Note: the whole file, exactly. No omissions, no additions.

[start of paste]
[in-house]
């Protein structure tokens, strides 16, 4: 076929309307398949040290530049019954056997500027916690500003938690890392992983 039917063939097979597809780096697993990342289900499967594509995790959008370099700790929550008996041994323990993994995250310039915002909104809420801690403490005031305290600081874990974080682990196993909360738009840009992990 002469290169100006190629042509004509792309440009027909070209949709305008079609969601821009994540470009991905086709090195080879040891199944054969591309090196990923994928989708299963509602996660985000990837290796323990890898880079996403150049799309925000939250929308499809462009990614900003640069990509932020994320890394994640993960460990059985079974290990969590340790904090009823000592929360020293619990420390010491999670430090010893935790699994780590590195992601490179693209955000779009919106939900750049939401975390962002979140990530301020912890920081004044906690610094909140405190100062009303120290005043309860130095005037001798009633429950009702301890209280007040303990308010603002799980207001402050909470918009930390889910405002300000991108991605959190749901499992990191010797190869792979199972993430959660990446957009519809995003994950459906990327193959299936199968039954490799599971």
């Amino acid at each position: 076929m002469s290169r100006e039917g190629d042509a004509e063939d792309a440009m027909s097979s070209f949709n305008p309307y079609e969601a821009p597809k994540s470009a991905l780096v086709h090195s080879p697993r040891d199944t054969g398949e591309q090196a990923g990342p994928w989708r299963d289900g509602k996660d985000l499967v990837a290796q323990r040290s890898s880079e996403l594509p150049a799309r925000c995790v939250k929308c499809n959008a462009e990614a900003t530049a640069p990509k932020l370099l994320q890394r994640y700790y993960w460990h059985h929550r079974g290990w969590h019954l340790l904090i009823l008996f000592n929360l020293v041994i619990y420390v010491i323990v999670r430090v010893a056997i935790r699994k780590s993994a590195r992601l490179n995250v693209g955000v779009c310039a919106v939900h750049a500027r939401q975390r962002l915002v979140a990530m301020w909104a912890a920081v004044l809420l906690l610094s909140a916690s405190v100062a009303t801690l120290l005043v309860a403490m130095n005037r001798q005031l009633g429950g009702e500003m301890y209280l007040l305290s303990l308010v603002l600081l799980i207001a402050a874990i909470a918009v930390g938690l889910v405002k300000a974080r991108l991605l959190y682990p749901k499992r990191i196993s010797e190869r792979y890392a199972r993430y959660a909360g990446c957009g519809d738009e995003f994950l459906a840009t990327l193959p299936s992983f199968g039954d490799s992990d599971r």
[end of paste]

[in-house]
């Protein structure tokens, strides 16, 4: 076929309307398949040290530049019954056997500027916690500003938690890392992983 039917063939097979597809780096697993990342289900499967594509995790959008370099700790929550008996041994323990993994995250310039915002909104809420801690403490005031305290600081874990974080682990196993909360738009840009992990 002469290169100006190629042509004509792309440009027909070209949709305008079609969601821009994540470009991905086709090195080879040891199944054969591309090196990923994928989708299963509602996660985000990837290796323990890898880079996403150049799309925000939250929308499809462009990614900003640069990509932020994320890394994640993960460990059985079974290990969590340790904090009823000592929360020293619990420390010491999670430090010893935790699994780590590195992601490179693209955000779009919106939900750049939401975390962002979140990530301020912890920081004044906690610094909140405190100062009303120290005043309860130095005037001798009633429950009702301890209280007040303990308010603002799980207001402050909470918009930390889910405002300000991108991605959190749901499992990191010797190869792979199972993430959660990446957009519809995003994950459906990327193959299936199968039954490799599971």
């Amino acid at each position: 076929m002469s290169r100006e039917g190629d042509a004509e063939d792309a440009m027909s097979s070209f949709n305008p309307y079609e969601a821009p597809k994540s470009a991905l780096v086709h090195s080879p697993r040891d199944t054969g398949e591309q090196a990923g990342p994928w989708r299963d289900g509602k996660d985000l499967v990837a290796q323990r040290s890898s880079e996403l594509p150049a799309r925000c995790v939250k929308c499809n959008a462009e990614a900003t530049a640069p990509k932020l370099l994320q890394r994640y700790y993960w460990h059985h929550r079974g290990w969590h019954l340790l904090i009823l008996f000592n929360l020293v041994i619990y420390v010491i323990v999670r430090v010893a056997i935790r699994k780590s993994a590195r992601l490179n995250v693209g955000v779009c310039a919106v939900h750049a500027r939401q975390r962002l915002v979140a990530m301020w909104a912890a920081v004044l809420l906690l610094s909140a916690s405190v100062a009303t801690l120290l005043v309860a403490m130095n005037r001798q005031l009633g429950g009702e500003m301890y209280l007040l305290s303990l308010v603002l600081l799980i207001a402050a874990i909470a918009v930390g938690l889910v405002k300000a974080r991108l991605l959190y682990p749901k499992r990191i196993s010797e190869r792979y890392a199972r993430y959660a909360g990446c957009g519809d738009e995003f994950l459906a840009t990327l193959p299936s992983f199968g039954d490799s992990d599971r």